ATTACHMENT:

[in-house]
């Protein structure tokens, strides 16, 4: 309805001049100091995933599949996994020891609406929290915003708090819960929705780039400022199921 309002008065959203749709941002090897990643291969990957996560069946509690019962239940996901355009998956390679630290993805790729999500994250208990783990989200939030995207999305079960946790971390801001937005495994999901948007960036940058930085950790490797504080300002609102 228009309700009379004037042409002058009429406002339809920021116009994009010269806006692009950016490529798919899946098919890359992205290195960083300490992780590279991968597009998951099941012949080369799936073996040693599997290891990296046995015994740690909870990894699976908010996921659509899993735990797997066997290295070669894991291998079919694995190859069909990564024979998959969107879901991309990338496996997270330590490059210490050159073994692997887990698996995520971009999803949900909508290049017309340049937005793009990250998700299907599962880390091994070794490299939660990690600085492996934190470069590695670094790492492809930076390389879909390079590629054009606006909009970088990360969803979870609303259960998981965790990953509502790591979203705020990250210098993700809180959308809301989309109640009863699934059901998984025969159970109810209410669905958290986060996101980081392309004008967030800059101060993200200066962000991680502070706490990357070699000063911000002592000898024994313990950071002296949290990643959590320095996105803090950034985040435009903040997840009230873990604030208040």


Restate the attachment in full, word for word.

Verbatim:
[in-house]
């Protein structure tokens, strides 16, 4: 309805001049100091995933599949996994020891609406929290915003708090819960929705780039400022199921 309002008065959203749709941002090897990643291969990957996560069946509690019962239940996901355009998956390679630290993805790729999500994250208990783990989200939030995207999305079960946790971390801001937005495994999901948007960036940058930085950790490797504080300002609102 228009309700009379004037042409002058009429406002339809920021116009994009010269806006692009950016490529798919899946098919890359992205290195960083300490992780590279991968597009998951099941012949080369799936073996040693599997290891990296046995015994740690909870990894699976908010996921659509899993735990797997066997290295070669894991291998079919694995190859069909990564024979998959969107879901991309990338496996997270330590490059210490050159073994692997887990698996995520971009999803949900909508290049017309340049937005793009990250998700299907599962880390091994070794490299939660990690600085492996934190470069590695670094790492492809930076390389879909390079590629054009606006909009970088990360969803979870609303259960998981965790990953509502790591979203705020990250210098993700809180959308809301989309109640009863699934059901998984025969159970109810209410669905958290986060996101980081392309004008967030800059101060993200200066962000991680502070706490990357070699000063911000002592000898024994313990950071002296949290990643959590320095996105803090950034985040435009903040997840009230873990604030208040």